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A “wind farm” planned for eastern Carroll County continued to be a topic of discussion at the county quorum court’s regular meeting on Tuesday, July 18.
Scout, based in Boulder, Colo., plans for the Nimbus project to expand over approximately 9,000 acres – about 14 square miles – in Carroll County, much of it along County Road 905 southeast of Green Forest. Scout says the project could generate up to 180 megawatts of electricity at peak demand – enough to power almost 30,000 homes. Scout says it has signed lease agreements with more than 50 landowners and estimates that the 30-year project will generate more than $14 million in lease payments and $25 million in tax revenue for the county.
The planned project has drawn vigorous opposition from opponents who say it will be harmful to wildlife, have adverse health effects and pose a potential safety risk for humans and potentially cause significant damage to county roads, along with disturbing the natural beauty of the area.
The planned wind farm has been a topic of public comments at quorum court meetings for the past several months, with some justices of the peace responding that they have no authority to intervene in the project.
County Judge David Writer, who presides over quorum court meetings, limited public comments regarding the project at the court’s last meeting on June 20, because JPs were set to discuss the project as an agenda item at that meeting.
At the July 18 meeting, Writer said he would allow “a few more” public comments on the issue.
A total of eight speakers addressed the wind farm during public comments, with opponents to the project repeating their concerns about the potential impact on the environment and the health and safety of animals and humans. Other speakers expressed opposition to any potential county legislation that would prohibit property owners from doing as they please on their own land.
Writer continued to allow public comments until no other members of the audience raised their hands to speak.
“Don’t let it be said that I didn’t give you time to talk,” Writer said. “I don’t want to hear no more of that. I don’t want to hear any more of it. I gave you plenty of time. Nobody wanted to talk.”
Green Forest mayor Don McNeely also spoke during public comments, expressing support for a proposed emergency ordinance on the meeting’s agenda that would place limitations on “data centers” operating in the county. The quorum court later approved that ordinance by a vote of 8-1. During his public comments, McNeely said the city of Green Forest will be considering identical legislation.
Later in the meeting, during the time reserved for justices of the peace to comment on non-agenda items, county clerk Connie Doss read a witten statement from District 2 JP Bruce Wright, who was absent.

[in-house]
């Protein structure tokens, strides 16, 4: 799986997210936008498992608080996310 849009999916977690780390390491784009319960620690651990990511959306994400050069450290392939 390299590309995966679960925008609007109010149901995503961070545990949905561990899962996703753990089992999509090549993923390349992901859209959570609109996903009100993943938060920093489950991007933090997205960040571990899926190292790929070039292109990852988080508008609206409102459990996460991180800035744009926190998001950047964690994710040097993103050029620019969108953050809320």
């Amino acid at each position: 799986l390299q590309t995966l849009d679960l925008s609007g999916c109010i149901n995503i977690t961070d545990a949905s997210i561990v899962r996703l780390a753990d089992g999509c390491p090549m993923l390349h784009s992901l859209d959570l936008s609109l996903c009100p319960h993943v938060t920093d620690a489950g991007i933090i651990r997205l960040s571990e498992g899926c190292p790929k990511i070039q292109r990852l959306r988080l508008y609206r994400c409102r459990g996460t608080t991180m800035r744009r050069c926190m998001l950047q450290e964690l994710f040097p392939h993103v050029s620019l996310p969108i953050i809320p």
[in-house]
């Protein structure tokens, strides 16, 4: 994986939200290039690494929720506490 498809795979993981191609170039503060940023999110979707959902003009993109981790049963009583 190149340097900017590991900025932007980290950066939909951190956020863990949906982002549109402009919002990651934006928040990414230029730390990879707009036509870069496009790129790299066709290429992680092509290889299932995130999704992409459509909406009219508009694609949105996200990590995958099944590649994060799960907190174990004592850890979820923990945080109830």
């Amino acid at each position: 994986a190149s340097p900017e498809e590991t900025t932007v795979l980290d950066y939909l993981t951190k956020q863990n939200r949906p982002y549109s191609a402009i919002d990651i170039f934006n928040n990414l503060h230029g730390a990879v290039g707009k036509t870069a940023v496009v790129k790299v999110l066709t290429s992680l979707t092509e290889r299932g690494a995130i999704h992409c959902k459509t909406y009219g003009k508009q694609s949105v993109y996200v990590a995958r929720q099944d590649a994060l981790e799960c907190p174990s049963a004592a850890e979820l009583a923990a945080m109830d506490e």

In the statement, Wright said he “will not stand or support” the Nimbus project.
Wright’s statement says he has “weighed out the good and the bad.”
“I wanted to go on the record with this statement for Judge Writer and the other JPs and the public,” Wright’s statement says. “Factors especially like public safety, environmental and health are my concerns. This project of wind farms would become detrimental to our great county and community.”
JPs heard an update from Torrie Smith and Monty Rexwinkle of the University of Arkansas Cooperative Extension Service’s Carroll County office.
Smith is the extension agent for family and consumer science and Rexwinkle is the extension for agriculture for the local office, which receives a portion of its funding from the county.
EMERGENCY ORDINANCE District 10 JP Jerry King, who sponsored the emergency ordinance that places regulations on data centers – particularly limiting the sound volume coming from those centers – said it was modeled on a similar ordinance recently adopted by the Boone County Quorum Court.
The ordinance is aimed at “cryptomining.” Crypto mines use large numbers of computers to “harvest” digital currency. Fans are needed to keep the computers cool, which residents near existing cryto mines in Arkansas have said creates a constant high-pitched hum.
In addition to the noise, King said cryto mines also can create a strain on the electric grid.
“Carroll County doesn’t have the excess power to do this thing,” District 1 JP Jack Deaton said. “It would mean rolling blackouts if something like this was built here.”
King also said the crypto mines are “funded through China.” He said he sponsored the proposed ordinance as an emergency bill because of the Arkansas Data Centers Act that was adopted by the state legislature during its 2023 session.
The new state law, which prohibits “discrimination” against data mining centers, will take effect Aug. 1.
“After August 1, quorum courts cannot do anything about this,” King said. “That’s why I asked for an emergency clause for this.”
As an emergency ordinance, the proposal required a two-thirds vote of the 11-member quorum court for approval. It passed by a vote of 8-1, with District 4 JP Hunter Rivett casting the only dissenting vote. In addition to Wright, District 3 JP Harrie Farrow also was absent.
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